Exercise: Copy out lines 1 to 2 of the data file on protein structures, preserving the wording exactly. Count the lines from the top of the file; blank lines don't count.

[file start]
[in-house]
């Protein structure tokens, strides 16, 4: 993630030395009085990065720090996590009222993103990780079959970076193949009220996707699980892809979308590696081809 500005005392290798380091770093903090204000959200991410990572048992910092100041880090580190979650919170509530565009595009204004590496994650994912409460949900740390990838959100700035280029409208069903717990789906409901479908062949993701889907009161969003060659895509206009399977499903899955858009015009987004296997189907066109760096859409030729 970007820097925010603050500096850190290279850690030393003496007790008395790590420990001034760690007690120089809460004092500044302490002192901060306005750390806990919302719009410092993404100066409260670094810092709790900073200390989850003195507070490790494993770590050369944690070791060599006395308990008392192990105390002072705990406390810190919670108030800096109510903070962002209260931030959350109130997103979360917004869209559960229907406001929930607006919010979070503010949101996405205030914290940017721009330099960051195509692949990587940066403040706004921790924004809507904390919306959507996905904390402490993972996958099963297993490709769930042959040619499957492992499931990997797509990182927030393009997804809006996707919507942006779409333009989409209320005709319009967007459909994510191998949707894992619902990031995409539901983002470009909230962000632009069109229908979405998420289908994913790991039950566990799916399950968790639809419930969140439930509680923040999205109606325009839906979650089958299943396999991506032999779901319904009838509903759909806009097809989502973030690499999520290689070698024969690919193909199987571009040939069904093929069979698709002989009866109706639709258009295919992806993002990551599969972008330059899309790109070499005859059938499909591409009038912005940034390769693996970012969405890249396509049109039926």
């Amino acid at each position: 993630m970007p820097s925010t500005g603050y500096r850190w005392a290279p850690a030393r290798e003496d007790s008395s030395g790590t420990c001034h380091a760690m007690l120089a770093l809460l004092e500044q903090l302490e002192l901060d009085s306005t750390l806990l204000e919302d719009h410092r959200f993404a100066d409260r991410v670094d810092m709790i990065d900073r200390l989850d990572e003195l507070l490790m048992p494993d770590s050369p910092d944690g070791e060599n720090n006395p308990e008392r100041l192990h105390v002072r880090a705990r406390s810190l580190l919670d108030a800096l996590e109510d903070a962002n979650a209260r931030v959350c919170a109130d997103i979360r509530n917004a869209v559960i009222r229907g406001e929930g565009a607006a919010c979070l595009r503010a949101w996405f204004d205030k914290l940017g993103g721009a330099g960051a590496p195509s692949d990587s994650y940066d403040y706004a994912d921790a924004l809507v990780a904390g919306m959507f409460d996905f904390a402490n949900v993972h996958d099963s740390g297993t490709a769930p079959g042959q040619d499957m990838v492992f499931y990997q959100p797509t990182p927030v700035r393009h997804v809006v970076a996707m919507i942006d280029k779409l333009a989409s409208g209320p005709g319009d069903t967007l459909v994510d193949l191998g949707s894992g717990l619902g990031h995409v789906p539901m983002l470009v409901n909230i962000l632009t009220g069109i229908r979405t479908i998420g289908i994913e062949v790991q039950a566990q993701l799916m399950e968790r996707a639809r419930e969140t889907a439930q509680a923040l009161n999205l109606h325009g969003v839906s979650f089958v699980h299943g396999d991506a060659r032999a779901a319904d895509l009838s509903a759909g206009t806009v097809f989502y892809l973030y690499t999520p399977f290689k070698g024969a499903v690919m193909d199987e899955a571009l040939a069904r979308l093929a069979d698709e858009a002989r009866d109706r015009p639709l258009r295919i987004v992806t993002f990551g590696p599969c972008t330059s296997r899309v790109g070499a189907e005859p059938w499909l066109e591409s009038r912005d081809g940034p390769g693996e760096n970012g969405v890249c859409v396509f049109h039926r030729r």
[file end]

[in-house]
């Protein structure tokens, strides 16, 4: 993630030395009085990065720090996590009222993103990780079959970076193949009220996707699980892809979308590696081809 500005005392290798380091770093903090204000959200991410990572048992910092100041880090580190979650919170509530565009595009204004590496994650994912409460949900740390990838959100700035280029409208069903717990789906409901479908062949993701889907009161969003060659895509206009399977499903899955858009015009987004296997189907066109760096859409030729 970007820097925010603050500096850190290279850690030393003496007790008395790590420990001034760690007690120089809460004092500044302490002192901060306005750390806990919302719009410092993404100066409260670094810092709790900073200390989850003195507070490790494993770590050369944690070791060599006395308990008392192990105390002072705990406390810190919670108030800096109510903070962002209260931030959350109130997103979360917004869209559960229907406001929930607006919010979070503010949101996405205030914290940017721009330099960051195509692949990587940066403040706004921790924004809507904390919306959507996905904390402490993972996958099963297993490709769930042959040619499957492992499931990997797509990182927030393009997804809006996707919507942006779409333009989409209320005709319009967007459909994510191998949707894992619902990031995409539901983002470009909230962000632009069109229908979405998420289908994913790991039950566990799916399950968790639809419930969140439930509680923040999205109606325009839906979650089958299943396999991506032999779901319904009838509903759909806009097809989502973030690499999520290689070698024969690919193909199987571009040939069904093929069979698709002989009866109706639709258009295919992806993002990551599969972008330059899309790109070499005859059938499909591409009038912005940034390769693996970012969405890249396509049109039926």